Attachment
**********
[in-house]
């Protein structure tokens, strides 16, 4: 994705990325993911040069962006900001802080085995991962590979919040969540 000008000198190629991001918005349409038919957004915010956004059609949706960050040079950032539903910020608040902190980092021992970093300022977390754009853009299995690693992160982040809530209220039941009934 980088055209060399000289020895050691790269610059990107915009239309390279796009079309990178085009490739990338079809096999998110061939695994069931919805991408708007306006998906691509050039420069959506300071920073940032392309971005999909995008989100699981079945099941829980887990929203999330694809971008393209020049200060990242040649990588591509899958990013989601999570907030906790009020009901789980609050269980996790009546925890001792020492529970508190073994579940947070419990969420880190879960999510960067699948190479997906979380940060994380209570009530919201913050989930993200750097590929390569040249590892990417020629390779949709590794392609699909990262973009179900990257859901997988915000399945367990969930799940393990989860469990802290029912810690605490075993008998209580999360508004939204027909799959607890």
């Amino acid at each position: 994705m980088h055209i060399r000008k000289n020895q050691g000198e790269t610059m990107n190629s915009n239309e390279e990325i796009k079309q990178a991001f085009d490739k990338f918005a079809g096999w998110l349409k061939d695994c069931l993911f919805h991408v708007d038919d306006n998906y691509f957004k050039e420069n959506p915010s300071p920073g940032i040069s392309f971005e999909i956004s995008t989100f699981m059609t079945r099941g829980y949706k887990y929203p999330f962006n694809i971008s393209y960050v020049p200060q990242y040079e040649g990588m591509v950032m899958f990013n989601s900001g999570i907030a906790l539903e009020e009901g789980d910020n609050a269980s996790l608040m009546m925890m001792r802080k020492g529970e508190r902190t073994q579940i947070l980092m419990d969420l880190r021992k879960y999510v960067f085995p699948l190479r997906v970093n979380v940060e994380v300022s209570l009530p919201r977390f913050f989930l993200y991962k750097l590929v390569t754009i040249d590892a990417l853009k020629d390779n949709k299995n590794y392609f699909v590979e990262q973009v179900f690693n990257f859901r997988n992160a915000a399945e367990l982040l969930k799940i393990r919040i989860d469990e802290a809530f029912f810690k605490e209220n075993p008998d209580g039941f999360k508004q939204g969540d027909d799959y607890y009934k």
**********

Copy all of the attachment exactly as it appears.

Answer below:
[in-house]
């Protein structure tokens, strides 16, 4: 994705990325993911040069962006900001802080085995991962590979919040969540 000008000198190629991001918005349409038919957004915010956004059609949706960050040079950032539903910020608040902190980092021992970093300022977390754009853009299995690693992160982040809530209220039941009934 980088055209060399000289020895050691790269610059990107915009239309390279796009079309990178085009490739990338079809096999998110061939695994069931919805991408708007306006998906691509050039420069959506300071920073940032392309971005999909995008989100699981079945099941829980887990929203999330694809971008393209020049200060990242040649990588591509899958990013989601999570907030906790009020009901789980609050269980996790009546925890001792020492529970508190073994579940947070419990969420880190879960999510960067699948190479997906979380940060994380209570009530919201913050989930993200750097590929390569040249590892990417020629390779949709590794392609699909990262973009179900990257859901997988915000399945367990969930799940393990989860469990802290029912810690605490075993008998209580999360508004939204027909799959607890």
């Amino acid at each position: 994705m980088h055209i060399r000008k000289n020895q050691g000198e790269t610059m990107n190629s915009n239309e390279e990325i796009k079309q990178a991001f085009d490739k990338f918005a079809g096999w998110l349409k061939d695994c069931l993911f919805h991408v708007d038919d306006n998906y691509f957004k050039e420069n959506p915010s300071p920073g940032i040069s392309f971005e999909i956004s995008t989100f699981m059609t079945r099941g829980y949706k887990y929203p999330f962006n694809i971008s393209y960050v020049p200060q990242y040079e040649g990588m591509v950032m899958f990013n989601s900001g999570i907030a906790l539903e009020e009901g789980d910020n609050a269980s996790l608040m009546m925890m001792r802080k020492g529970e508190r902190t073994q579940i947070l980092m419990d969420l880190r021992k879960y999510v960067f085995p699948l190479r997906v970093n979380v940060e994380v300022s209570l009530p919201r977390f913050f989930l993200y991962k750097l590929v390569t754009i040249d590892a990417l853009k020629d390779n949709k299995n590794y392609f699909v590979e990262q973009v179900f690693n990257f859901r997988n992160a915000a399945e367990l982040l969930k799940i393990r919040i989860d469990e802290a809530f029912f810690k605490e209220n075993p008998d209580g039941f999360k508004q939204g969540d027909d799959y607890y009934k």